The problem is, if I let go, I don’t know how long it will take me to find my way back to where I am again. One night of self harming means weeks of increased urges to do it again. Ditto restricting. It would be so. fucking. easy. In another world I’m not writing this, I’m staring blankly into space with blood running down my arm into a towel I bought specifically for that purpose. In another world I would wake up tomorrow feeling slightly crazed, allow myself half of my normal breakfast with plans to cut back further over the next few weeks, leave the house feeling cold and paradoxically both manic and calm. In another world I wouldn’t ask for help, I would walk and walk and walk, quit sleeping, quit eating, quit trying to find a job, voluntary work, quit keeping up with my counselling homework, quit trying to make friends.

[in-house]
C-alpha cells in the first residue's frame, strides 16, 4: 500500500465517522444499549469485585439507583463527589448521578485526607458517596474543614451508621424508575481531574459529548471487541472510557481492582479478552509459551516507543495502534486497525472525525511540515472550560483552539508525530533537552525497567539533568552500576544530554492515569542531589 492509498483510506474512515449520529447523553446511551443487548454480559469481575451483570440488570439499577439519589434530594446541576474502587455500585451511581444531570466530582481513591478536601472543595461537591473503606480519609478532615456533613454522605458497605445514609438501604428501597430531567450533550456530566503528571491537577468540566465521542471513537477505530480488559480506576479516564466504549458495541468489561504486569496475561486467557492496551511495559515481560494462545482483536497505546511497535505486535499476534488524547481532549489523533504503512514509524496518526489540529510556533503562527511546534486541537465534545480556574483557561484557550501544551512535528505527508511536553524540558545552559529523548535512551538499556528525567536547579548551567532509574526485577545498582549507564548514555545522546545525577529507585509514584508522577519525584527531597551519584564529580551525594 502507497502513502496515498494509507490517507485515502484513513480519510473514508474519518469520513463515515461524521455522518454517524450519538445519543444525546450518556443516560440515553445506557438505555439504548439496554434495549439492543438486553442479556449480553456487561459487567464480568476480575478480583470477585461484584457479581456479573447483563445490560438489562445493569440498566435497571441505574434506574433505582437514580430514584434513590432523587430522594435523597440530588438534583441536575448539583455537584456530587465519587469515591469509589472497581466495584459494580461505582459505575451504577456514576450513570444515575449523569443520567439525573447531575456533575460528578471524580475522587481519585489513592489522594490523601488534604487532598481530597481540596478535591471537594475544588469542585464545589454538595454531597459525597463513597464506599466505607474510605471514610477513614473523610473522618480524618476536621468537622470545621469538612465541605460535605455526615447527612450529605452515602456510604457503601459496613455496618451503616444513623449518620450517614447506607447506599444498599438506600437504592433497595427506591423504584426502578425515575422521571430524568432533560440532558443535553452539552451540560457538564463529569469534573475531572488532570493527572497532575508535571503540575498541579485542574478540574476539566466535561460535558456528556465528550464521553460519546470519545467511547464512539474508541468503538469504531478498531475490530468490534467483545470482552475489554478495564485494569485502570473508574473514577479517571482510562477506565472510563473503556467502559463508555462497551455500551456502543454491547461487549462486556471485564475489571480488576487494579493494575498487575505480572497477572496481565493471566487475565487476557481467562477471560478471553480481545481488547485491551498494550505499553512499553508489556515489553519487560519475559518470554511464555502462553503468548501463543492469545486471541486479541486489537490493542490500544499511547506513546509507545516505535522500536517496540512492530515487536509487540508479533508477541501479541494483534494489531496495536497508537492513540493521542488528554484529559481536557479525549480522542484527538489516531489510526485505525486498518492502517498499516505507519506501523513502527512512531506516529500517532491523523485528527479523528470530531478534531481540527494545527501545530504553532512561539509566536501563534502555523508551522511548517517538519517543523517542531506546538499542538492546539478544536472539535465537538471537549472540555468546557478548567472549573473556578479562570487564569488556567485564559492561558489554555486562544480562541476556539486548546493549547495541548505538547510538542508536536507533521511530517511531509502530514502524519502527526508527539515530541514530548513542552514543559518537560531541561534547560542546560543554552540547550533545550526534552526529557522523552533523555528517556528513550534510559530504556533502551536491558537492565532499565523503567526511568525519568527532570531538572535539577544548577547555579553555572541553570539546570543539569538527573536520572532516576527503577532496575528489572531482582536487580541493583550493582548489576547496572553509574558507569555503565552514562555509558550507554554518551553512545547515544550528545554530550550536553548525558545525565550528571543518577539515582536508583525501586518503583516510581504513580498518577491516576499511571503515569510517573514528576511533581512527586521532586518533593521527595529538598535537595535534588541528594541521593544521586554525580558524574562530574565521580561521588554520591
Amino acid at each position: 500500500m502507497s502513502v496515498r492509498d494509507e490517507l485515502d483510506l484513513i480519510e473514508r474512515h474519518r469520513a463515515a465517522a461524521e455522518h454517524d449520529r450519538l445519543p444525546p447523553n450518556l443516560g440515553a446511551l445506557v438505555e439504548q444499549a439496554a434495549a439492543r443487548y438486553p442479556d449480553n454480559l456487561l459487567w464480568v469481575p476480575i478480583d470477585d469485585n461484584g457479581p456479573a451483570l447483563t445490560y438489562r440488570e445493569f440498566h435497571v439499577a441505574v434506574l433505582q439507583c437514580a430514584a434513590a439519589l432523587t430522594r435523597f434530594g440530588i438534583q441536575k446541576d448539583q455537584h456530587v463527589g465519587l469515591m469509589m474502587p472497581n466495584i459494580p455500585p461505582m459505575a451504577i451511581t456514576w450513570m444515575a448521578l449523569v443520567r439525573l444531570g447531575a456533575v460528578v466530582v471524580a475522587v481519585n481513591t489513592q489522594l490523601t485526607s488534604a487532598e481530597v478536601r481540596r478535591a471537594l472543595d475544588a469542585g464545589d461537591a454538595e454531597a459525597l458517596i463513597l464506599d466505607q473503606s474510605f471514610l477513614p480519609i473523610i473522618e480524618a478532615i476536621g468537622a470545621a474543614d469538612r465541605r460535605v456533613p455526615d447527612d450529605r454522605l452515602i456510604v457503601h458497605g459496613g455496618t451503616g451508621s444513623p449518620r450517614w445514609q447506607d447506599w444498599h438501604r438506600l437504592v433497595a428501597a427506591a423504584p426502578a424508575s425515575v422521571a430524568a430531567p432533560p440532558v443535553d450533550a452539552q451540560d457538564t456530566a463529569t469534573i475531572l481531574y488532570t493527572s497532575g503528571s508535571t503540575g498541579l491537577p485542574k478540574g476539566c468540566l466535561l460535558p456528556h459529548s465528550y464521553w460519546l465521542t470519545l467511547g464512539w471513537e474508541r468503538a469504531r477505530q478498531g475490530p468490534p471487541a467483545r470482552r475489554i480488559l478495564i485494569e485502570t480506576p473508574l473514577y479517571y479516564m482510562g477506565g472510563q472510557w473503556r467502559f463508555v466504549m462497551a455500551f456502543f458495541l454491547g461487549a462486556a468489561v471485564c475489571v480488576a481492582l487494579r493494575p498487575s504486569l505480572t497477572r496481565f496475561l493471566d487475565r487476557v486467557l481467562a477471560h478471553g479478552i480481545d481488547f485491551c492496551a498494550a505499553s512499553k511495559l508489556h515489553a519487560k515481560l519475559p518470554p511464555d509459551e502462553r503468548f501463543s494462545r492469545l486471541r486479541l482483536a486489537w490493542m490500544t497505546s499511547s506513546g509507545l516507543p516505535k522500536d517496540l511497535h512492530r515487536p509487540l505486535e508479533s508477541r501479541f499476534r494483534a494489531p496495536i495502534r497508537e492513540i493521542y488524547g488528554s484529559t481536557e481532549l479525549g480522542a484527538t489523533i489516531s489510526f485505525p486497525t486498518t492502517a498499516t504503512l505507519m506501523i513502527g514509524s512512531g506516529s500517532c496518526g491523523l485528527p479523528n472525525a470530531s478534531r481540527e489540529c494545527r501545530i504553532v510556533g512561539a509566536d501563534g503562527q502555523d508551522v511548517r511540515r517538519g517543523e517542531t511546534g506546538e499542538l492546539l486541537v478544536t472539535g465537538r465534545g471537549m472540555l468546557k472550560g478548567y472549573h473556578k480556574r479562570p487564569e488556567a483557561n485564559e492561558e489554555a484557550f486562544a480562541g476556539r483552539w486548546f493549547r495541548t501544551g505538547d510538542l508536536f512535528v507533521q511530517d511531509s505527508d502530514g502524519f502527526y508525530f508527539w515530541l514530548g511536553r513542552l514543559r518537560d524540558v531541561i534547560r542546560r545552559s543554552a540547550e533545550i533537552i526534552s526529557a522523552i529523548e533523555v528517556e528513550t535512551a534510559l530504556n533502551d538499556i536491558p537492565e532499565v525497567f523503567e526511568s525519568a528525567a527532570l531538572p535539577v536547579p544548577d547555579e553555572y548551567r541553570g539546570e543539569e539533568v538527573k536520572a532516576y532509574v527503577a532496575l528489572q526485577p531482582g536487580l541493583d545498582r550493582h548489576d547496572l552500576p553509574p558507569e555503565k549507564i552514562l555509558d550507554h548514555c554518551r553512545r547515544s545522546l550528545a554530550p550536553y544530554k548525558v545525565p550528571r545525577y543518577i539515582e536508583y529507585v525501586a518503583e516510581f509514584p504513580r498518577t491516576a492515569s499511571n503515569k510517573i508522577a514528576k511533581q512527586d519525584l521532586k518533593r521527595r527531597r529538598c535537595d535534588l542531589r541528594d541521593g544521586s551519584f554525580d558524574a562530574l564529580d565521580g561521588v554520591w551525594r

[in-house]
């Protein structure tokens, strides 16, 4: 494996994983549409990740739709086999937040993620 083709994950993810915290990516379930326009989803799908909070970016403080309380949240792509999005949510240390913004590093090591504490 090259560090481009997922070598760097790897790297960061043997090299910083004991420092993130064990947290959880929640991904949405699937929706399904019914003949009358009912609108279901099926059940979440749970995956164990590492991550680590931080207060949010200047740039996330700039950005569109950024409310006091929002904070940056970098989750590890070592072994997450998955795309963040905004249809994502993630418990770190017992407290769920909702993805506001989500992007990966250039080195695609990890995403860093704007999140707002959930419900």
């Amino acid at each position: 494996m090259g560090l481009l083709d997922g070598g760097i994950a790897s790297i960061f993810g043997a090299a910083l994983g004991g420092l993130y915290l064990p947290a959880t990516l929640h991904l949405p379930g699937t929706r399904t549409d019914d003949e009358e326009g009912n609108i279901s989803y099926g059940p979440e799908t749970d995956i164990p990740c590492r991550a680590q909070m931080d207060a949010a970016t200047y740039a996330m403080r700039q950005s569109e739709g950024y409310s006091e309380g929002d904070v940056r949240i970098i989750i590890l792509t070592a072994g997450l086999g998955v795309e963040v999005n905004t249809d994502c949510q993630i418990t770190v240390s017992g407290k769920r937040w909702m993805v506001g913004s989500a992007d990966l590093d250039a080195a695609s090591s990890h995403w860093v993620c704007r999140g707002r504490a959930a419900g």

I can be pushed to breaking point, and I have been in the past. I have forced myself to keep going until either I became too depressed or physically ill to function. But on other occasions I’ve given up before I’ve reached that point, because I’m so scared of burning out or losing my mind. I hate feeling so anxious that I’m debating whether to climb the walls or throw myself at them to knock myself out. I hate feeling constantly sick and forcing myself to eat. I hate always being on the verge of tears. I hate having to ask for support. I hate the uncertainty of not knowing if things will work out. If I give up I take away that uncertainty. I give myself the guarantee that I will end up either in hospital or back in Dorset. I think that’s what I did in York, not fully consciously of course. I was so scared that I wouldn’t be able to cope that I didn’t even try. I was scared of going crazy. I was scared of being left alone with all that craziness. Relapsing into anorexia both ensured that people were chasing after me trying to help, and that I didn’t want their help. Double protection from feeling alone and terrified.